I can safely declare it mid-chutney season. When I returned from holiday I immediately began dealing with the glut of courgettes, cucumbers and gherkins. Gherkins are thankfully easy to deal with. The small ones can be pickled whole and the large ones can be sliced and pickled either plain or with extra flavourings as dill pickle. I had left instructions for Sue for making pickled gherkins whilst we were away and she handed me a jar of "science experiment gone wrong" when I saw her in the week. She's clearly not a fan of pickled gherkins. I have to admit they do look a bit ugly in the jar but I know a man with a seemlessly endless appetite for them... guess what my dad will be getting for Christmas... well, it's better than socks!
Malt or pickling vinegar
Wash the gherkins to remove any residual soil and the spines. If small enough, keep the gherkins whole; if larger then slice into discs. Pack into a suitable sized jar, sprinkling on salt as you go. Be generous with the salt and don’t worry about the taste, as it will be washed off. Pour in the water and seal the jar overnight. Drain the gherkins, rinse well under running water and dry on kitchen paper. Also rinse and dry the lid and jar. Pack the gherkins back into the jar and fill to the top with vinegar. Place a ball of greaseproof paper in the neck of the jar to keep the gherkins submerged then seal and label the jar.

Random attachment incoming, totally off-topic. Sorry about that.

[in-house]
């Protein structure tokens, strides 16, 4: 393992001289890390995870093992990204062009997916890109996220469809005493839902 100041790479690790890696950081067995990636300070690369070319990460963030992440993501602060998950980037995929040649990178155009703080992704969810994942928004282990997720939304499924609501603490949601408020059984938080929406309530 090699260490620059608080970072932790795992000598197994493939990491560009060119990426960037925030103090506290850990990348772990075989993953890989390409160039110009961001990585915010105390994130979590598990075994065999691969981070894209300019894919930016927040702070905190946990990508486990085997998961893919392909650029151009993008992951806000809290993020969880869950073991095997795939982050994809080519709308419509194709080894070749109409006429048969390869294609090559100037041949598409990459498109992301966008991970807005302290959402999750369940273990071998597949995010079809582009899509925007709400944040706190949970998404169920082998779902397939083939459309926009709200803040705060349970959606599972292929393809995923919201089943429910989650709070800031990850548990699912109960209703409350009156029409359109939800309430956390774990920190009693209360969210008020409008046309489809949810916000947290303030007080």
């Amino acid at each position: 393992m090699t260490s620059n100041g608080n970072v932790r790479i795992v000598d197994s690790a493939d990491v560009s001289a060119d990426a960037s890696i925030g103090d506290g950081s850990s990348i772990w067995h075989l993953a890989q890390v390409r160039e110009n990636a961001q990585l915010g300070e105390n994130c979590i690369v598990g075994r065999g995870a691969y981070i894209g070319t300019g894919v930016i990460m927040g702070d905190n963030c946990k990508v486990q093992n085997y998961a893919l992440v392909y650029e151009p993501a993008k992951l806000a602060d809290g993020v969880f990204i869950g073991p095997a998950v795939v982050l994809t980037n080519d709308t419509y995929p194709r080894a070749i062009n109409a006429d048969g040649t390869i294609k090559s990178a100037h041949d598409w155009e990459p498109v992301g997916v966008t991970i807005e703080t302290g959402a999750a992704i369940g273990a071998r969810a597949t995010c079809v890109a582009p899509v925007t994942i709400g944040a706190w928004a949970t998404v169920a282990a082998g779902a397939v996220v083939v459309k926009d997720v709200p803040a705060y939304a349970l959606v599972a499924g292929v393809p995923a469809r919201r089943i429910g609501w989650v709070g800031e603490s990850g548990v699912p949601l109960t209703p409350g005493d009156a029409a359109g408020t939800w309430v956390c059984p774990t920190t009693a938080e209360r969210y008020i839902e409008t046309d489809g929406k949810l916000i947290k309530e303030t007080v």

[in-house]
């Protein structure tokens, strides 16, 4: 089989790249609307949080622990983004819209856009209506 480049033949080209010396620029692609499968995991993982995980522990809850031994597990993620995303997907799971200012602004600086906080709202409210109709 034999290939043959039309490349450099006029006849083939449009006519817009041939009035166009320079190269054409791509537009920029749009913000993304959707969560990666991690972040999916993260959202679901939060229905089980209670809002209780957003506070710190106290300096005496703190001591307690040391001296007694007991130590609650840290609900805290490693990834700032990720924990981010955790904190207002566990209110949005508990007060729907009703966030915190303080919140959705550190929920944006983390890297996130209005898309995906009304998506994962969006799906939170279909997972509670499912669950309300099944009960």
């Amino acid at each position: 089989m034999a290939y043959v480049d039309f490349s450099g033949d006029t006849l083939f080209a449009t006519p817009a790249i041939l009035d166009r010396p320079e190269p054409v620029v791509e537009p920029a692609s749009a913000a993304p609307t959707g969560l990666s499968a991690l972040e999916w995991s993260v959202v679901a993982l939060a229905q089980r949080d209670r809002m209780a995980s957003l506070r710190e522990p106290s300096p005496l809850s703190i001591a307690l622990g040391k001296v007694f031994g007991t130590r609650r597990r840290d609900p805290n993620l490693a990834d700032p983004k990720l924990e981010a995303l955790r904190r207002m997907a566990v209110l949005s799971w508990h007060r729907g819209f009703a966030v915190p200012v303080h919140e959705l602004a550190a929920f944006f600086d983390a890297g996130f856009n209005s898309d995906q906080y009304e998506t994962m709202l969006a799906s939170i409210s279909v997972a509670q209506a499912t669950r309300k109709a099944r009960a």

6 small cucumbers or large gherkins or 12 small gherkins
16 fl oz (475 ml) water
1¾ pints (1 litre) white wine vinegar
4 oz (115 g) salt
3 bay leaves
3 tablespoons dill seed
2 garlic cloves, sliced
Wash the cucumbers to remove soil and spines. Cut the cucumbers into slices or leave small gherkins whole. In a saucepan, heat the water, vinegar and salt to boiling then immediately remove from the heat. In suitable jars, layer the sliced cucumbers with the garlic, dill and bay until the jar is well packed. Pour the warm liquid into the jars and seal immediately.
When faced with large quantities of courgettes and cucumber my mind automatically thinks picalilli. Then a quick flick through the recipe confirms that now is the ideal time for making picalilli because I'm also on the verge of a glut of calebrese and French bean - both of which can be added to picalilli. One of the great things about making it is that it is predictably quick. When a chutney needs to simmer to reduce until thick it is difficult to know how long you might end up tied to the kitchen. It can be a bit like waiting for the gas man to turn up and it's certainly not the sort of thing you should start an hour before the school run. With picalilli you know that once you start cooking it the whole lot will be neatly lined up in jars within half an hour. The time consuming bit is all the chopping at the beginning but even this can be lessened with the use of a food processor. Did I mention I have just bought a new food processor? It cost me £172 and it came in 38 separate bits. It took half a day to unpack and repack into the designated cupboard shelf. Still, at least I shouldn't find random pieces of plastic in my chutney like I used to as the old food processor gradually fell to bits.
3 lb (1350g) of vegetables – roughly: 1 lb 12 oz (790g) courgette and/or marrow, 14 oz (400g) cucumber, 3 oz (85g) calabrese (or cauliflower) florets, 2 oz (55g) climbing beans, 2 oz (55g) very small onions or shallots.
1 oz (25g) mustard powder